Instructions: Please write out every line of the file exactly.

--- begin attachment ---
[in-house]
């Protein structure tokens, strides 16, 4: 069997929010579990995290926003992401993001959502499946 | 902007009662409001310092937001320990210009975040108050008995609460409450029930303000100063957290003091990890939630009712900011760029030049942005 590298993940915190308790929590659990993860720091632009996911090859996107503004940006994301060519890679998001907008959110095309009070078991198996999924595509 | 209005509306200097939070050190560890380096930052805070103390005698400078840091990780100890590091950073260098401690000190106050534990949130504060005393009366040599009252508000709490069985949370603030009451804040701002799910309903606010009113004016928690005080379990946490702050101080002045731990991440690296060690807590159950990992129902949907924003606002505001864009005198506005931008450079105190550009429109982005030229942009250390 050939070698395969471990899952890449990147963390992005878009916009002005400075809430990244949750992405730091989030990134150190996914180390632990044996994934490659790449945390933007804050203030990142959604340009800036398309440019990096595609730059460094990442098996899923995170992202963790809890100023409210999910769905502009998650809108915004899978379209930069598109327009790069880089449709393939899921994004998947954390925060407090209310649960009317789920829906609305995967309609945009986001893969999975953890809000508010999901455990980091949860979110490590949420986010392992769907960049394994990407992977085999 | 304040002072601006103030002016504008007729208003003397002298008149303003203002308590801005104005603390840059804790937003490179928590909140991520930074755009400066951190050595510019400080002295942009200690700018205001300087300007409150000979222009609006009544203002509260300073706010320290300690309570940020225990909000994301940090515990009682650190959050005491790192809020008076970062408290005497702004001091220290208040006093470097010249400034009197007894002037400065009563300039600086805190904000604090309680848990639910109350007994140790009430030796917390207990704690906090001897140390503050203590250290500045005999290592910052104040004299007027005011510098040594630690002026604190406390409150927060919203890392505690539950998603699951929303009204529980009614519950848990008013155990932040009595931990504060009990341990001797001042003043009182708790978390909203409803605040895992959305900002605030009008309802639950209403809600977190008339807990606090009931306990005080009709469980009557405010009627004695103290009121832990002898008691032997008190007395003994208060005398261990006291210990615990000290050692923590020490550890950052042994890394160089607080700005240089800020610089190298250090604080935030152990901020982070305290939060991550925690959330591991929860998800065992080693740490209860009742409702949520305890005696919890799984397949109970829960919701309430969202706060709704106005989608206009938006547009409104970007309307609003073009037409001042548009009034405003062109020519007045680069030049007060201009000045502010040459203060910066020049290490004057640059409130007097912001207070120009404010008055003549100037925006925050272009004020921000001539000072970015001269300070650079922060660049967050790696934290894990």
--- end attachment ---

[in-house]
């Protein structure tokens, strides 16, 4: 069997929010579990995290926003992401993001959502499946 | 902007009662409001310092937001320990210009975040108050008995609460409450029930303000100063957290003091990890939630009712900011760029030049942005 590298993940915190308790929590659990993860720091632009996911090859996107503004940006994301060519890679998001907008959110095309009070078991198996999924595509 | 209005509306200097939070050190560890380096930052805070103390005698400078840091990780100890590091950073260098401690000190106050534990949130504060005393009366040599009252508000709490069985949370603030009451804040701002799910309903606010009113004016928690005080379990946490702050101080002045731990991440690296060690807590159950990992129902949907924003606002505001864009005198506005931008450079105190550009429109982005030229942009250390 050939070698395969471990899952890449990147963390992005878009916009002005400075809430990244949750992405730091989030990134150190996914180390632990044996994934490659790449945390933007804050203030990142959604340009800036398309440019990096595609730059460094990442098996899923995170992202963790809890100023409210999910769905502009998650809108915004899978379209930069598109327009790069880089449709393939899921994004998947954390925060407090209310649960009317789920829906609305995967309609945009986001893969999975953890809000508010999901455990980091949860979110490590949420986010392992769907960049394994990407992977085999 | 304040002072601006103030002016504008007729208003003397002298008149303003203002308590801005104005603390840059804790937003490179928590909140991520930074755009400066951190050595510019400080002295942009200690700018205001300087300007409150000979222009609006009544203002509260300073706010320290300690309570940020225990909000994301940090515990009682650190959050005491790192809020008076970062408290005497702004001091220290208040006093470097010249400034009197007894002037400065009563300039600086805190904000604090309680848990639910109350007994140790009430030796917390207990704690906090001897140390503050203590250290500045005999290592910052104040004299007027005011510098040594630690002026604190406390409150927060919203890392505690539950998603699951929303009204529980009614519950848990008013155990932040009595931990504060009990341990001797001042003043009182708790978390909203409803605040895992959305900002605030009008309802639950209403809600977190008339807990606090009931306990005080009709469980009557405010009627004695103290009121832990002898008691032997008190007395003994208060005398261990006291210990615990000290050692923590020490550890950052042994890394160089607080700005240089800020610089190298250090604080935030152990901020982070305290939060991550925690959330591991929860998800065992080693740490209860009742409702949520305890005696919890799984397949109970829960919701309430969202706060709704106005989608206009938006547009409104970007309307609003073009037409001042548009009034405003062109020519007045680069030049007060201009000045502010040459203060910066020049290490004057640059409130007097912001207070120009404010008055003549100037925006925050272009004020921000001539000072970015001269300070650079922060660049967050790696934290894990």